When the French sought the men’s extradition in December 1901, the names that they supplied to the Australian authorities were quite different. Some of these names match prisoner records held in the Centre des Archives d’outre-mer of common law criminals. Whoever they were, Bennett read their dark otherness, their racial, cultural, religious and linguistic differences as signs that they were ‘aliens’, probably criminals, and certainly contravening border laws. As such, they were not welcome in the exclusively white nation that was being fashioned. He declared the men to be vagrants and handed them over to the police.
The Vagrancy Act was used as a provisional catch-all to prosecute escaped prisoners from New Caledonia. It was also legislation that supported liberal philosophies favouring fixity of habitation and property ownership over temporary relationships to place and mobility. Bennett’s decision to invoke the Act to deal with wandering men of uncertain identities can thus be seen as following the logic of the national ideology. Consistent with Bennett’s Orientalist framing of the men meant that he failed to imagine that ‘Arabs’ could speak French. Of course it was in the men’s best interests not to speak French in front of their captors if they wished to maintain their fiction of shipwreck and hide their fugitive status. But how likely would it have been that none of them spoke a word of the coloniser’s tongue?
In Algeria, many Arabic and Berber-speaking Indigenous people employed passive cultural ‘resistance-refusal’ in the face of French linguistic imperialism. This took shape in their refusal to allow their children to attend French schools. When the French invaded, many Algerians were literate in Arabic having a long established Islamic schooling system. The French sought to replace this with schooling in French. While some, particularly in urban settings, sent their children to the bilingual French-Arabic schools, many other parents saw the French system as a ‘civilising’ endeavour to drive their children away from Islam and opted not to let their children attend. Eventually, towards the end of the 19th century, the settler administrators blocked the Indigenous population from accessing French education fearing the potential for political empowerment.
Taking into account the dates that the men were sentenced, they would have spent between seven and eleven years in French detention. This alone would make it extremely unlikely that the men had no knowledge of French. The letter and newspaper that they were found to have in their possession suggest that some of them may have attended an Islamic school and learned Classical or Literary Arabic and some may have had some schooling in French. Indeed, the written texts are both intriguing and tantalising details in this story. The letter in Arabic underscores the circulation of texts from North Africa to the Pacific. If it is easy to imagine that a letter from home might be the kind of prized possession an escapee would take with him, one wonders what the purpose of the New Caledonian newspaper was? Was it to be read? Was it a souvenir? We cannot be sure but if it was taken to be read then we have to assume that at least one of the men was literate in French.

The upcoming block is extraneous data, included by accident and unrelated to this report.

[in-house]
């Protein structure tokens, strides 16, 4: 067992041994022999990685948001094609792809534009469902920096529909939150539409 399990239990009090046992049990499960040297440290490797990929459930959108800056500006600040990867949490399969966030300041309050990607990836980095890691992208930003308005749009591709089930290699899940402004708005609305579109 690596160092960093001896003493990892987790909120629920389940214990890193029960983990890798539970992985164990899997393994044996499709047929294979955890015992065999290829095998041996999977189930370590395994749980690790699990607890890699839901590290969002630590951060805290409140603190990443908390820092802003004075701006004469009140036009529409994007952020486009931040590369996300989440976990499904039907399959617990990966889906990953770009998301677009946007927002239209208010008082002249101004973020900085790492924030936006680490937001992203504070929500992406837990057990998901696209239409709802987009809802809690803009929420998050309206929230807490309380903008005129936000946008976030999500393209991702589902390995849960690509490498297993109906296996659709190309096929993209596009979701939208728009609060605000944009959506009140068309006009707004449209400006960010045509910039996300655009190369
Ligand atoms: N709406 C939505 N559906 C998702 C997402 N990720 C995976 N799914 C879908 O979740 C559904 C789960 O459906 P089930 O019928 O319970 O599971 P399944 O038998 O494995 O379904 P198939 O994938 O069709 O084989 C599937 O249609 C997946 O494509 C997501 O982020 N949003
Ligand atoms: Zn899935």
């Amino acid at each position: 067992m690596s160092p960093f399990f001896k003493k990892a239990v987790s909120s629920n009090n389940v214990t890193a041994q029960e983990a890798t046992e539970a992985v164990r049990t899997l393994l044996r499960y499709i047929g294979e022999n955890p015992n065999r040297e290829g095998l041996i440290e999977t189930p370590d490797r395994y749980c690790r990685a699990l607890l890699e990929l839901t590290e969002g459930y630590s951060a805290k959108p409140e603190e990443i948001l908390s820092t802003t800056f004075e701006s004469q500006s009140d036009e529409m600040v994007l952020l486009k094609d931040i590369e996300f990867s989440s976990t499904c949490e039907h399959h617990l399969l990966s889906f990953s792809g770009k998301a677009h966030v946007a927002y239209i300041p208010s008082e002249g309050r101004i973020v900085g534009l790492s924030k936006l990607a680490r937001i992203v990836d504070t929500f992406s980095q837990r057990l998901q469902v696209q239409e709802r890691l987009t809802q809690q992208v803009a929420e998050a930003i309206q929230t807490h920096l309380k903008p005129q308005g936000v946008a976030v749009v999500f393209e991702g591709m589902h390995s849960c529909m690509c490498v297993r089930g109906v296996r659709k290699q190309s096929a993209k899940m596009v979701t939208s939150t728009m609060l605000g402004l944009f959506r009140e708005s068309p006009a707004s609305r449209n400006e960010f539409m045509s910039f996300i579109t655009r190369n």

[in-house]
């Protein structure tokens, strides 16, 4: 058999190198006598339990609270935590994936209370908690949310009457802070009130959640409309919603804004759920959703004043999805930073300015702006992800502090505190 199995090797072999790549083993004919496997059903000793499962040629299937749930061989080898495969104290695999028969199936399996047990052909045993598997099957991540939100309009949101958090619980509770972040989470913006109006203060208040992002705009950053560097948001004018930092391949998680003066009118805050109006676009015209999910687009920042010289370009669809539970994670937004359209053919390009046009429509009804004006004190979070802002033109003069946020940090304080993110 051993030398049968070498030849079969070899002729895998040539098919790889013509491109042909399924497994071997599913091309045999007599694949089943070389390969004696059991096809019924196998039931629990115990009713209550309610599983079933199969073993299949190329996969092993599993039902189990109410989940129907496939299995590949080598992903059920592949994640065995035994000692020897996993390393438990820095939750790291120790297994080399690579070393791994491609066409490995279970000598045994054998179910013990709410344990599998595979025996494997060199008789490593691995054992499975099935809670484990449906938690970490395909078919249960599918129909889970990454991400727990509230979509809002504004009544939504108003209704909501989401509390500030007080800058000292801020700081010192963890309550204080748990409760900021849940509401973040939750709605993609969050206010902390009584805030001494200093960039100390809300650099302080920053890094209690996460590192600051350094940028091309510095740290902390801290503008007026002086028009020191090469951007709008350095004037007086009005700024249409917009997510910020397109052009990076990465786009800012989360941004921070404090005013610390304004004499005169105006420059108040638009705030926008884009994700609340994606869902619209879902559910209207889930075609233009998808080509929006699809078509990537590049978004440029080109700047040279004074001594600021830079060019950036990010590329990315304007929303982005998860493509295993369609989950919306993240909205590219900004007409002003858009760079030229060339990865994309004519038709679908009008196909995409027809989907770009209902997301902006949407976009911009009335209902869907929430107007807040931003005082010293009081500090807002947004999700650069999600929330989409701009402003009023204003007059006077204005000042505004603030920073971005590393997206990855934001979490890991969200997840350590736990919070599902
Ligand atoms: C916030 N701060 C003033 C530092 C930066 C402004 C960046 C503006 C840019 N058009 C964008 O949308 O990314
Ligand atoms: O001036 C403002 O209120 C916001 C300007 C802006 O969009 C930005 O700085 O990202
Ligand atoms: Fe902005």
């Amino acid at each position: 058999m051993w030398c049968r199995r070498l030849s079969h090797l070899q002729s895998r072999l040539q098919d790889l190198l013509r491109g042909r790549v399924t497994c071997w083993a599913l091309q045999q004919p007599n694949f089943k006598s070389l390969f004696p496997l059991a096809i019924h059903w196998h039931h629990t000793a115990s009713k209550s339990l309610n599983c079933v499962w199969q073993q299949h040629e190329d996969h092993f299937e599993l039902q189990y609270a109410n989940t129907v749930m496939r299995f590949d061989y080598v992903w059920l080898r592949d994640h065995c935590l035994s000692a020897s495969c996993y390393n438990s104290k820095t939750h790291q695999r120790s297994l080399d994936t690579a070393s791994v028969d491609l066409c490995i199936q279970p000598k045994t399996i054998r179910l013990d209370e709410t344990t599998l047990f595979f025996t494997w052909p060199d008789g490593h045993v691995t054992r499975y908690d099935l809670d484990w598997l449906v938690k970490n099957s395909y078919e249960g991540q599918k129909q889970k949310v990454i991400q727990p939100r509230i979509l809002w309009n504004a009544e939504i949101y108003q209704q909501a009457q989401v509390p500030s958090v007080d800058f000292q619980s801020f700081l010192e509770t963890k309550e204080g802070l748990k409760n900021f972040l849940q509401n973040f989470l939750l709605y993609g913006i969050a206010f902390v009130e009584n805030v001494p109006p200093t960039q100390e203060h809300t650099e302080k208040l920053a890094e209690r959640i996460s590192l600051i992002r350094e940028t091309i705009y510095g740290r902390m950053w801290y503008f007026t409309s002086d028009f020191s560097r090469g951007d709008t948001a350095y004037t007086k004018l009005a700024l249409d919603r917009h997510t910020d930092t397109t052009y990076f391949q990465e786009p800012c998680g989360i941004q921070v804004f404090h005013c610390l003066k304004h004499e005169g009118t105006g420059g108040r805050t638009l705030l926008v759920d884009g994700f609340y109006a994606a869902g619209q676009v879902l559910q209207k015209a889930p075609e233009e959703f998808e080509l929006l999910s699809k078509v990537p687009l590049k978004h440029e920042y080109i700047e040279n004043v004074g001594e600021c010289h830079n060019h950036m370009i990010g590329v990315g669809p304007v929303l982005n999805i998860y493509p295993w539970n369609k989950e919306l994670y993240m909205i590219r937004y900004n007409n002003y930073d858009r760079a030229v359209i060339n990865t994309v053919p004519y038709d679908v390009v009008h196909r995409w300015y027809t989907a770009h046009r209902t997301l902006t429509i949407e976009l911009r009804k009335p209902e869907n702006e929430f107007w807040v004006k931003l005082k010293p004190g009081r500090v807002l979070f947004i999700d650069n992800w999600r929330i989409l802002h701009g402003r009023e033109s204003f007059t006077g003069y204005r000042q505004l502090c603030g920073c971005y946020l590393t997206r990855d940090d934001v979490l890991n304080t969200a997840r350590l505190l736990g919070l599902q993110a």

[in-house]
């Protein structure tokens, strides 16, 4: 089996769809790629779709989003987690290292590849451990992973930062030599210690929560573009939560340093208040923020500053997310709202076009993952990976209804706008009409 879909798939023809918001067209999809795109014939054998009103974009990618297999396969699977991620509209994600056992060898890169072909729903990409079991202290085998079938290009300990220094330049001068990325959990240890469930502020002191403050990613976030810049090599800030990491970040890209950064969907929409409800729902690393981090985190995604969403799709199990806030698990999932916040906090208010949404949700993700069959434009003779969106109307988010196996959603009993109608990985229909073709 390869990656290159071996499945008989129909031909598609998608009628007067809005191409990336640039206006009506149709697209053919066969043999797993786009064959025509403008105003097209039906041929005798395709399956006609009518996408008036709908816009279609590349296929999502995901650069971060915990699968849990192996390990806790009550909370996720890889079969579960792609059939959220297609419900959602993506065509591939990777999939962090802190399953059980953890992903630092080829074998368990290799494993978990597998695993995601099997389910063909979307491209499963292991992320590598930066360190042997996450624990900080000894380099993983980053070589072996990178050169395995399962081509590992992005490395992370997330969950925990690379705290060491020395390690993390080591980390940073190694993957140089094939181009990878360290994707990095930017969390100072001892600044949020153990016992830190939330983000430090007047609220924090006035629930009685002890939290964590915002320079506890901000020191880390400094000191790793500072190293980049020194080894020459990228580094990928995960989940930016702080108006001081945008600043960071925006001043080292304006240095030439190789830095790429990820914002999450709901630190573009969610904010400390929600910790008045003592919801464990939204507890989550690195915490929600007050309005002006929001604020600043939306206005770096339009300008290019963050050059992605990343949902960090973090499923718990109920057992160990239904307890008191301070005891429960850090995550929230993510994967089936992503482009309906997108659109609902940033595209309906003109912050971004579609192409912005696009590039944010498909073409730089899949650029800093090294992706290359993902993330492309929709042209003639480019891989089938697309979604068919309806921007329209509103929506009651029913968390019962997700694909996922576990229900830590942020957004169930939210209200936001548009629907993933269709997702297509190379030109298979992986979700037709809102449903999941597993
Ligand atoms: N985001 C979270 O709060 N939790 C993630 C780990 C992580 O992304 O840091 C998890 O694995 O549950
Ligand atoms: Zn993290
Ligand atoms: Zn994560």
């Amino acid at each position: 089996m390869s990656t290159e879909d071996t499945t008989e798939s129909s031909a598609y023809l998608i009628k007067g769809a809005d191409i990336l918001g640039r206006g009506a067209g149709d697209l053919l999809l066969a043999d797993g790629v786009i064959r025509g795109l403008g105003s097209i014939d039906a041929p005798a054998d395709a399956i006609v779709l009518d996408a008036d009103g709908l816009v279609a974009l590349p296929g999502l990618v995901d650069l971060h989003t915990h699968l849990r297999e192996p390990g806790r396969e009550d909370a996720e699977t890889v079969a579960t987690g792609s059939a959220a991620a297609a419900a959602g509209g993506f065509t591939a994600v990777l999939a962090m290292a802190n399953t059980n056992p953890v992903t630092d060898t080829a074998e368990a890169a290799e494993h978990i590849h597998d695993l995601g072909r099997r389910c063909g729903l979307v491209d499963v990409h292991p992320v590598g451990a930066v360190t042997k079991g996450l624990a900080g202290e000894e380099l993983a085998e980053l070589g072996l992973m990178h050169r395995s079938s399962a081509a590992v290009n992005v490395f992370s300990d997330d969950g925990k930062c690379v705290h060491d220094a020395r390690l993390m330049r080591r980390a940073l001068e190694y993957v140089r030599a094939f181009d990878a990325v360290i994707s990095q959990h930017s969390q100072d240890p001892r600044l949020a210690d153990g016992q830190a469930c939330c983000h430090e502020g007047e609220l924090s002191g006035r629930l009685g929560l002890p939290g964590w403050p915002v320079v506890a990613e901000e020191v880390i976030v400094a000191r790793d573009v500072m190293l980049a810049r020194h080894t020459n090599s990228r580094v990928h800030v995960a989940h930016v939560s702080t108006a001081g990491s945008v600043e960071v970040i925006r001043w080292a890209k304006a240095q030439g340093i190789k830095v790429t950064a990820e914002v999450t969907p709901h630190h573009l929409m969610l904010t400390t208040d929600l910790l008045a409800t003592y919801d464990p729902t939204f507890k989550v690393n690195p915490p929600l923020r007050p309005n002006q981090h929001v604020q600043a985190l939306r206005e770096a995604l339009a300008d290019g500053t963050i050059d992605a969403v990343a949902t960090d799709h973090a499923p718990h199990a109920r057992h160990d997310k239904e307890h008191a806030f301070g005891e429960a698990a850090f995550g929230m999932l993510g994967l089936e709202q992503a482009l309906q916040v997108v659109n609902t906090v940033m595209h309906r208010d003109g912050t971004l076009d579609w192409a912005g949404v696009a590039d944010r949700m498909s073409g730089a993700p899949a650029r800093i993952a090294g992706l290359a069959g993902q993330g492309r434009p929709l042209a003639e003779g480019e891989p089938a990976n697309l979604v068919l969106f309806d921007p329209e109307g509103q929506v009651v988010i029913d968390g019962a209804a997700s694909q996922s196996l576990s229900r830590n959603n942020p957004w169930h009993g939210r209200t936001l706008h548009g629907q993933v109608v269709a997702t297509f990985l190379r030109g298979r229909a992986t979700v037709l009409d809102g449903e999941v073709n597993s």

The texts along with the evidence supplied by Big Alick were enough to convince the Thursday Island police court that the men were not Arab sailors. They were, in fact, escapees from the dreaded penal colony across the sea, not just racially and religiously transgressive but also, as convicts, morally corrupt. The press, true to their supporting role in the creation of the exclusionary national narrative, were not slow to highlight the additional undesirable and frightening qualities of the men who had arrived illegally by boat. Along with their construction as the dark, Muslim, ‘Arab’ other, they were referred to as ‘New Caledonian Escapees’, ‘Convicts from New Caledonia’, ‘Fugitives from New Caledonia’, ‘French Algerines’ and ‘French Escapees’. They thus presented a nightmarish vision which merged ‘Arabness’, ‘Frenchness’ and roaming criminality that politicians bent on a white supremacist agenda could use to frighten the populace.
This coastal drama, unfolding in 1901, the year of Australian Federation and the passing of the Immigration Restriction Act, throws the spotlight on a moment in history when the dynamic and complex global networks of northern Australia were being interrupted by the prerogatives of a developing national narrative that demanded fixity over mobility and the closing and policing of borders to keep out the alleged danger posed by invaders by sea. The ‘invaders’ here were a small group of Algerian men, escaped prisoners, who, despite their unfree status, were mobile, crossing oceans and imperial and national spaces. As such, they were perceived as dangerous to the new White Australia, a liberal democratic society so desperate to hide its own less than lily-white past. Despite its history of convict transportation, Australia as a nation had no sympathy for those fleeing a similar system and chose to incarcerate the men in Brisbane, collaborate with the French authorities and hand them over to the New Caledonian military warder who had come to take them back to their island prison.
In the case of the ‘Castaway Arabs’ or the ‘French Escapees’, the fledgling nation did not quite ‘stop the boat’. However, in the way that the foreign men arriving by sea were racialised and criminalised by the authorities and the press before being rejected as undesirables, we recognise yet another historical echo of 21st century discourse on border security and the alleged threat posed by brown, non-Christian, ‘crimmigrant’ others attempting to land on Australia’s closely guarded shores.
A full, written version of this paper was published here:
Speedy, Karin. 2016. “‘Arab Castaways’/‘French Escapees’: Mobilities, Border Protection and White Australia”, Law, Crime and History, 6.2, 15-30